+1; depending on what "other languages" you're talking about, Java is either a hell of a lot different, or not very, and the degree to which it differs varies according to what aspect you're comparing (typing, paradigms, design ethos, etc.) – Rob May 5 '09 at 0:51

Some mistakes I have seen people make who are experienced at programming but not at Java:

  1. Classes implicitly extend Object
  2. Classes implicitly import java.lang.*
  3. instanceof doesn't require a not null check
  4. Upcasting, e.g. ((Object)new Integer(1)).toString(), is almost never useful as it doesn't affect dynamic method selection
  5. Strings are immutable. There is no need to copy or clone them.
  6. Don't rely on the garbage collector or finalize() to perform resource (rather than memory) management. Resources, e.g. files, should be closed explicitly.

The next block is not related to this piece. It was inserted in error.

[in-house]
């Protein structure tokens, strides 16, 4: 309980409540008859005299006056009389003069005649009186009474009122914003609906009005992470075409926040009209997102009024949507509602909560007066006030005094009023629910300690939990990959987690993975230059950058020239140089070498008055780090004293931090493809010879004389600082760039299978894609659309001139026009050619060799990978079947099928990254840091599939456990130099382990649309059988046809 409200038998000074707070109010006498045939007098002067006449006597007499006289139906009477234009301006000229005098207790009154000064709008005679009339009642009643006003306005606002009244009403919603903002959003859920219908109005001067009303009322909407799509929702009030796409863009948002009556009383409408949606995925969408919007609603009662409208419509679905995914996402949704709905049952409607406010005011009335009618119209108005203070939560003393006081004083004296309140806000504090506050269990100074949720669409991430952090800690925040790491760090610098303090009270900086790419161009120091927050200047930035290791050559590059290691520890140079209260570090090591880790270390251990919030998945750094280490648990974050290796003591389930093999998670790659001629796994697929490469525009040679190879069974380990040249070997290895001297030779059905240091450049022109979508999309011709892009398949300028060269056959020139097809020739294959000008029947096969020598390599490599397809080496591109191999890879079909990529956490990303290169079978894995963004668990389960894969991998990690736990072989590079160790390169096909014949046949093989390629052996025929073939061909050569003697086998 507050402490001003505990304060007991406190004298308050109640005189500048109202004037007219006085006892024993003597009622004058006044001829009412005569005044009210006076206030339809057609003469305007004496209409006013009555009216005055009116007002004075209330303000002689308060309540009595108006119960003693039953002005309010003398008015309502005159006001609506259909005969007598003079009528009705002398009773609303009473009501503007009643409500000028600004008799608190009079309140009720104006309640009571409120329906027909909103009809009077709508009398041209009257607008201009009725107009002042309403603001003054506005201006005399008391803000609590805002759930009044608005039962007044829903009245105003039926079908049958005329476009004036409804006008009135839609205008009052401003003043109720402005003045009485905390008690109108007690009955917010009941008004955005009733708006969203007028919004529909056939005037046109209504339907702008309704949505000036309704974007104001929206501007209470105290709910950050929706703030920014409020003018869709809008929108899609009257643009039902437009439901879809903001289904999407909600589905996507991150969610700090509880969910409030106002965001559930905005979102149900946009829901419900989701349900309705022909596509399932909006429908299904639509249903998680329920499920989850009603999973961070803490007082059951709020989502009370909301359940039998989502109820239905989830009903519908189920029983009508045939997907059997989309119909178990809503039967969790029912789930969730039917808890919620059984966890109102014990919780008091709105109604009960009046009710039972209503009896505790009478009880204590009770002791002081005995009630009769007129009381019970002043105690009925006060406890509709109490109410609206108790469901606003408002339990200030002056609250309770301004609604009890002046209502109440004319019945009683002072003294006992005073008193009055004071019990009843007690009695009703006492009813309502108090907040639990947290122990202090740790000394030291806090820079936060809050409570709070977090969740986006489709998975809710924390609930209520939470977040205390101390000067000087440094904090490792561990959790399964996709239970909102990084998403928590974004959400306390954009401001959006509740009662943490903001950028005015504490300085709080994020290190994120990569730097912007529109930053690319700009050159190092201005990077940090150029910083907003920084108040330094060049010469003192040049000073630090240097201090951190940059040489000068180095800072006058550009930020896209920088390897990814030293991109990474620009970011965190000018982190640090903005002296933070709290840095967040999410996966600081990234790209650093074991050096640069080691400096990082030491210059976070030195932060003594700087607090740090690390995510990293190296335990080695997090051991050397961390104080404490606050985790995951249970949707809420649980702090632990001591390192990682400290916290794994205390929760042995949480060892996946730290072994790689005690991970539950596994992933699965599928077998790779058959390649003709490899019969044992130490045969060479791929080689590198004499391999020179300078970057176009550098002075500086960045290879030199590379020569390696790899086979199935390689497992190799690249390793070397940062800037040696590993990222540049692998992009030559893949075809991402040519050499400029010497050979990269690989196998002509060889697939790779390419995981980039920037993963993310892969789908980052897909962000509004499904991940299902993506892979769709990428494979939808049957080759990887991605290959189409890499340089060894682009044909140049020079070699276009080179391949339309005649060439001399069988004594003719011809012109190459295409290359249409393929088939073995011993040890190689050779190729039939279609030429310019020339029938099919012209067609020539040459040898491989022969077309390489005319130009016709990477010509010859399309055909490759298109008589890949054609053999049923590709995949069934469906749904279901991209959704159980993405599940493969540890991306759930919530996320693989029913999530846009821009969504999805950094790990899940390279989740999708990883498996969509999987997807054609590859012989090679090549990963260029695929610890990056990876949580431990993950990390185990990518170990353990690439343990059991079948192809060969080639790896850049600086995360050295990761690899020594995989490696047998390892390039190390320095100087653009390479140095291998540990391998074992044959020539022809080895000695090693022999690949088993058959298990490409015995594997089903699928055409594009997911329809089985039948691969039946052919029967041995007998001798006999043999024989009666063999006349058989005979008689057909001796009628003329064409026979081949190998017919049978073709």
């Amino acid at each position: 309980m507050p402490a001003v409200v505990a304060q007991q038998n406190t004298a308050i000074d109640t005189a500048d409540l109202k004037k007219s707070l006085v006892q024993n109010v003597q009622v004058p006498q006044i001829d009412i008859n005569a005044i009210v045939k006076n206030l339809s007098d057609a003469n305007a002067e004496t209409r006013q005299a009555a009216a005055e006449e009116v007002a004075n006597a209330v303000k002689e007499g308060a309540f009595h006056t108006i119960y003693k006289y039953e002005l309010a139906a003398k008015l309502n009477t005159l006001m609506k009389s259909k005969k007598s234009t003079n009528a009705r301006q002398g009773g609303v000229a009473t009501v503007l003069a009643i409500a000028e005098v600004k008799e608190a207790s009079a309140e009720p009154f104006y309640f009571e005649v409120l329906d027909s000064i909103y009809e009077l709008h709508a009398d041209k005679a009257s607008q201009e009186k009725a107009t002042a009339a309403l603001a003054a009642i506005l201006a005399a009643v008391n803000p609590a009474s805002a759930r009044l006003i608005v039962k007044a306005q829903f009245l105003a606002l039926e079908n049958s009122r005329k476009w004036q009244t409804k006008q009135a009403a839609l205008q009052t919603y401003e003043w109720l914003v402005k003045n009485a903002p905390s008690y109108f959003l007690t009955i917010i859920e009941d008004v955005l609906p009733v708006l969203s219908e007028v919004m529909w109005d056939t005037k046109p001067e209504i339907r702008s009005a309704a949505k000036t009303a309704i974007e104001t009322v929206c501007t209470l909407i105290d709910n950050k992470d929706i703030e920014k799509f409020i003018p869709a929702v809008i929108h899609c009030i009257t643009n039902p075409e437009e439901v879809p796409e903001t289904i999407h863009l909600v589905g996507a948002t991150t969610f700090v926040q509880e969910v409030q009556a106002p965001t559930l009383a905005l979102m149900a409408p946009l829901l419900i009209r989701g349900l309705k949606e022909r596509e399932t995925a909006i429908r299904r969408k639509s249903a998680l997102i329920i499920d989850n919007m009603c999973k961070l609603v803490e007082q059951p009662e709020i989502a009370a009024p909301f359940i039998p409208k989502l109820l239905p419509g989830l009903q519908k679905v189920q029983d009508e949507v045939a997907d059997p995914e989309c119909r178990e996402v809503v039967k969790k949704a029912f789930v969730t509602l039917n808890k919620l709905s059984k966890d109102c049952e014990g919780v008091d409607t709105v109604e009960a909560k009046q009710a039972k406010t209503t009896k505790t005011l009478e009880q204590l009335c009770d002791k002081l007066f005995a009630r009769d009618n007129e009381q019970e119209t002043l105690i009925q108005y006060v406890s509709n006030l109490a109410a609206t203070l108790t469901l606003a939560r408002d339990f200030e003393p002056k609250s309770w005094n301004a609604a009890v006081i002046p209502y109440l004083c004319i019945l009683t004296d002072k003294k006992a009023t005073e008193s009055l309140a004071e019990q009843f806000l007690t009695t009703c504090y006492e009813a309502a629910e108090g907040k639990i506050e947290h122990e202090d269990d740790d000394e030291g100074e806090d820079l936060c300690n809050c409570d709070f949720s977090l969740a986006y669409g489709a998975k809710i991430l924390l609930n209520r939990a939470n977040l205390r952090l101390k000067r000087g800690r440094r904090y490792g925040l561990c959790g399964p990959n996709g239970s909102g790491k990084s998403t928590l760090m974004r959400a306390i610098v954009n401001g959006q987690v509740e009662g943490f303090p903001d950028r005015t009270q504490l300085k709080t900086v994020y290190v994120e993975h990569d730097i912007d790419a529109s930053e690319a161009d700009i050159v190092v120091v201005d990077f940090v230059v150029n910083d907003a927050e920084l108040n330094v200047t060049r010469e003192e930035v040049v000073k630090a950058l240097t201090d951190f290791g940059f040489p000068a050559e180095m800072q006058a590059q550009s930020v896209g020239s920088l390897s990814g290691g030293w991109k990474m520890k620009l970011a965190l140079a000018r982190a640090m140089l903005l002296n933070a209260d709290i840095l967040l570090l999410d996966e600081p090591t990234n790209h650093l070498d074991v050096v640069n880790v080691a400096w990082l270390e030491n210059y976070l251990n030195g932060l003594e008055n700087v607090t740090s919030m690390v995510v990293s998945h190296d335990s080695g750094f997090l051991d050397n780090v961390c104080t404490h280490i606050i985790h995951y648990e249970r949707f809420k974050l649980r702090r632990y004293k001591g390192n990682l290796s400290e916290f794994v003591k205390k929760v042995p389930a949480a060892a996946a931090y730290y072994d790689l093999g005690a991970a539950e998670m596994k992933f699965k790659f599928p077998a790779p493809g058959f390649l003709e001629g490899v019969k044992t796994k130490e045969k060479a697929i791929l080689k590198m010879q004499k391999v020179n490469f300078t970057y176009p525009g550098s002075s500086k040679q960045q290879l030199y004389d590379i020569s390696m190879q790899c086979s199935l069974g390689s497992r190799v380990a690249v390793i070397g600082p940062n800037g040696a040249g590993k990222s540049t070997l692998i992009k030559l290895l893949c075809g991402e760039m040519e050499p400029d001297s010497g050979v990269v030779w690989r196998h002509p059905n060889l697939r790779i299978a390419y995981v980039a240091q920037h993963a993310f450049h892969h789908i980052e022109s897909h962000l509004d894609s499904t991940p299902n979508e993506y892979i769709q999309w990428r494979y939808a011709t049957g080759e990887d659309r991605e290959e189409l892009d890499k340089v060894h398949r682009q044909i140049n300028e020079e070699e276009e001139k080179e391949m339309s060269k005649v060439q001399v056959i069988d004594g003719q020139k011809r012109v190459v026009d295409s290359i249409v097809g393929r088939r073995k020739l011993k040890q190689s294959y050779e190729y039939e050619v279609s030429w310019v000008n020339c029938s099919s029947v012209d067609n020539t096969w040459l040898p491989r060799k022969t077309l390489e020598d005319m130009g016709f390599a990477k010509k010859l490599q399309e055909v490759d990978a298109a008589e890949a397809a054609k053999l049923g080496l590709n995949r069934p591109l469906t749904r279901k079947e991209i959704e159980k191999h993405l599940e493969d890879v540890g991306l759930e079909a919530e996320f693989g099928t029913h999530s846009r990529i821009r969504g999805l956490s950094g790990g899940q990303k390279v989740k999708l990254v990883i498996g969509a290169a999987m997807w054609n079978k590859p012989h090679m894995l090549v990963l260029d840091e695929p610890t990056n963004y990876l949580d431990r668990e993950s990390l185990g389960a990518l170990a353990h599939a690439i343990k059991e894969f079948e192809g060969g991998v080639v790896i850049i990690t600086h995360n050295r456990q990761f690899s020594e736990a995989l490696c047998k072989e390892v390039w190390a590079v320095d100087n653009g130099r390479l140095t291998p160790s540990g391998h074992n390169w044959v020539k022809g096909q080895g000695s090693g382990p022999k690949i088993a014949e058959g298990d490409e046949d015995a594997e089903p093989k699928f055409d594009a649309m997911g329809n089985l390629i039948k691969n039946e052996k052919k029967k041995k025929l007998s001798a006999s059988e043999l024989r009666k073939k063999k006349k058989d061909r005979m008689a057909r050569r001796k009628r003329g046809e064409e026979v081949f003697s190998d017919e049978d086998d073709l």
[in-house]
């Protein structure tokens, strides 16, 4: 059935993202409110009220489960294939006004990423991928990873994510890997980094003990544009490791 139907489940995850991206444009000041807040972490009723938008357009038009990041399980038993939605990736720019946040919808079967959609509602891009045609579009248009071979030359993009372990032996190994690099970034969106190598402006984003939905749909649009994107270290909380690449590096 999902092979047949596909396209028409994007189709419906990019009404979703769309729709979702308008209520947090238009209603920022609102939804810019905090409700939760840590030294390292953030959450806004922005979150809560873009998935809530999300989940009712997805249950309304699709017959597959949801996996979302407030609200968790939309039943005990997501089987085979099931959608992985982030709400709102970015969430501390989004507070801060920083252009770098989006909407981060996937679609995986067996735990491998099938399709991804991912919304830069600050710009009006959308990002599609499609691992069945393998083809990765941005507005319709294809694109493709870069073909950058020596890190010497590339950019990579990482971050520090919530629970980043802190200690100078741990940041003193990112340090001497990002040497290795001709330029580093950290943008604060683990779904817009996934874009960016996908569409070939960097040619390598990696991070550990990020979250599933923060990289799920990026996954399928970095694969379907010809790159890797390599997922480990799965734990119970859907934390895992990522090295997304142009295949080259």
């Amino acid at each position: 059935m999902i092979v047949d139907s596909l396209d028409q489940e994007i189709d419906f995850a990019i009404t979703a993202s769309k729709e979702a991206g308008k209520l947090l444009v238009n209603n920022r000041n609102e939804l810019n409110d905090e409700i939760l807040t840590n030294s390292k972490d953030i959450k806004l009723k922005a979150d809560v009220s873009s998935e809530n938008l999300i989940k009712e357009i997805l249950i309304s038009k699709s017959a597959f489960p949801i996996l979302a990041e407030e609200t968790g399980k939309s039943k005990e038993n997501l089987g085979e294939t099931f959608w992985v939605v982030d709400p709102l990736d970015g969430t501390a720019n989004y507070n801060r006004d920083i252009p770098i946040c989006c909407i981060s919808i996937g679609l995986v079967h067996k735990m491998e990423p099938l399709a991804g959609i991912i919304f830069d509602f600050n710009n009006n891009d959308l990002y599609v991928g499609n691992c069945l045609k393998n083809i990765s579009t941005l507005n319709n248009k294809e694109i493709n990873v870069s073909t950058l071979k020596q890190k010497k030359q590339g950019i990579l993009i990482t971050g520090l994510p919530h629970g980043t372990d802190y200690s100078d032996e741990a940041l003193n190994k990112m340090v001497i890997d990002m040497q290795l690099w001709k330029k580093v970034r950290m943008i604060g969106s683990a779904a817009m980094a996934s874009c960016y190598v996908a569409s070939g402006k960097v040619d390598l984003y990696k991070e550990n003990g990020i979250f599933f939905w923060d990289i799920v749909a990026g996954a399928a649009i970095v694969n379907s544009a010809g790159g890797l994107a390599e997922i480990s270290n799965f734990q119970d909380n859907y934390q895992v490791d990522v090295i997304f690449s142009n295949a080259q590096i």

7. Swing components, once displayed, should only be accessed from the AWT event thread (typically using SwingUtilities.invokeLater()).
  8. In general, be very, very careful when multiple threads share the same mutable/stateful objects. Either copy your objects first, or be prepared to use a while lot of synchronized blocks, wait() and notify().
share|improve this answer
Don't use wait/notify, they're antiquated compared to the java.util.concurrent classes available with Java 5. Many cases of wait and notify are used by people who want a blocking queue; in such cases, use the queue implementations provided by Java. – Chris Jester-Young May 5 '09 at 13:12
@CJ-Y: Funny you mention the blocking queue; this question ( ) about wait and notify just popped up, and sure enough it was about a blocking queue! – Michael Myers May 5 '09 at 18:10

I would have to say.

One of most common noob pitfalls phrases like "parameters on methods are always passed as reference, because Object variables are references, right?"

so when you see something like:

public void foo(String str){
      str="yeah, this should work!";